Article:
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Protozoa - Paramecium caudatum part two - polarized light latin dict size=16   common dict size=512
Image Info Original File Name: Paramecium_caudatum_2-Protozoan-by_Ralf_Schmode.jpg File size : 68004 bytes File date : 2000:11:20 11:11:33 Resolution: 846x659 Jpeg process : Baseline Posted Newsgroups: Posted Date: Tue, 19 May 1998 00:36:47 +0200
Author Name (E-mail): Schmode (
Subject Protozoa - Paramecium caudatum part two - polarized light

Protozoa - Paramecium caudatum part two - polarized light; DISPLAY FULL IMAGE.
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Protozoa - Paramecium caudatum part two - polarized light

Hi again,

in one of my last postings featuring Paramecium caudatum I mentioned the
small, sand-grain-like particles in the organism's body but refused to
explain them to you unless having posted the appropriate image of the

Now, here it comes; this is definitely something different from the
shots I have been posting so far. This photo brings me nicely to making
you familiar with another technique of illumination. I explained
yesterday that my postings so far have been made using either
brightfield or phase contrast illumination. This one, however, was made
with a polarized light source. Polarizing, in brief, means reducing the
light to just one axis of oscillation by using a filter. If you use two
filters whoses axes of transmission have a 90? angle - " crossed
filters" - almost no light can pass and the whole scenery becomes dark.

Certain substances, however, have the ability of shifting the axis of
polarized light. In this case the substance becomes visible if placed
between "crossed" polarization filters. Crystals of inorganic salts, for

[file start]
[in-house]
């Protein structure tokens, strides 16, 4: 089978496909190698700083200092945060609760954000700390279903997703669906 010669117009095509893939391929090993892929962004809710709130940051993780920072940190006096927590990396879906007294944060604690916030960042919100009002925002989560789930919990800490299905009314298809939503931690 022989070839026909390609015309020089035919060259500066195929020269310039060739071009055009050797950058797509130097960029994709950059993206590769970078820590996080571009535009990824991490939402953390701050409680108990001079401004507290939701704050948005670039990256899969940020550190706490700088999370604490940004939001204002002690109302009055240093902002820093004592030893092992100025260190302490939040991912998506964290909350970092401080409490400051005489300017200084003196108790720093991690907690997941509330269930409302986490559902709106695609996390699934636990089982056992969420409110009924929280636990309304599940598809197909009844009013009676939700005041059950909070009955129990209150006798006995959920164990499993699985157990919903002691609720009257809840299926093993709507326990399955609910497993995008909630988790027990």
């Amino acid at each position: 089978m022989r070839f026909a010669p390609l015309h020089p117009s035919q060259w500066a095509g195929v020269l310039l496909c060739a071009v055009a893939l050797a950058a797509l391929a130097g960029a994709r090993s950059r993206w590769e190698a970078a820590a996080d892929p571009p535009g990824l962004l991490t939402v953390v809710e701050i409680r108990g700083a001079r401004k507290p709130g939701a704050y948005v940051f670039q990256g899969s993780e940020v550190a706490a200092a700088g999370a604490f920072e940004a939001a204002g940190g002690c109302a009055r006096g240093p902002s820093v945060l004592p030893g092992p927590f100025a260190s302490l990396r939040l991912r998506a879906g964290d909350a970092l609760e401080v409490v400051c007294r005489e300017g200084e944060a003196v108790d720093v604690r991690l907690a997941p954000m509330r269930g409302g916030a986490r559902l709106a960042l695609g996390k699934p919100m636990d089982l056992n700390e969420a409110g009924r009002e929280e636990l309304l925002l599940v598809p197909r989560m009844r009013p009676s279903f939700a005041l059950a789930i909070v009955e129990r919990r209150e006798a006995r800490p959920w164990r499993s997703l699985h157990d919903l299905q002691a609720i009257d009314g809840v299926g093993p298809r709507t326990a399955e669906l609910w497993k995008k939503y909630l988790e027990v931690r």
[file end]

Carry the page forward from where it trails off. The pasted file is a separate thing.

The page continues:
example, have that ability.

That is exactly what the small particles in Paramecium's body are about.
Paramecium, in short, creates stockpiles of inorganic salts. This is not
mainly for making these available in case of food shortage; it is, much
more important, Paramecium's way to maintain the ionic balance of its
protoplasma. As you may know, there is a parameter called osmotic
pressure which is important on the cellular level of life. It means, in
brief, that no cell can survive if the liquid outside the cell contains
much more or less dissolved substance than the cell liquid itself.
Paramecium can do both re-dissolve its salt stock if necessary and get
dissolved substances out of the way by crystallizing them. The result
can bee seen here; apart from the nucleus, Paramecium's whole body is
packed with crystals.

Sorry for being long-winded but I think that one needed a bit of
explanation. I shall hopefully be able to shorten it a bit in my future
postings as I can refer to the pics I have been posting before. If you
missed one of those or your server didn't have it just e-mail me; I
shall provide you with the text files as well as with the pictures.

So long,


Content-Type: image/jpeg; name="Paramecium2.jpg"

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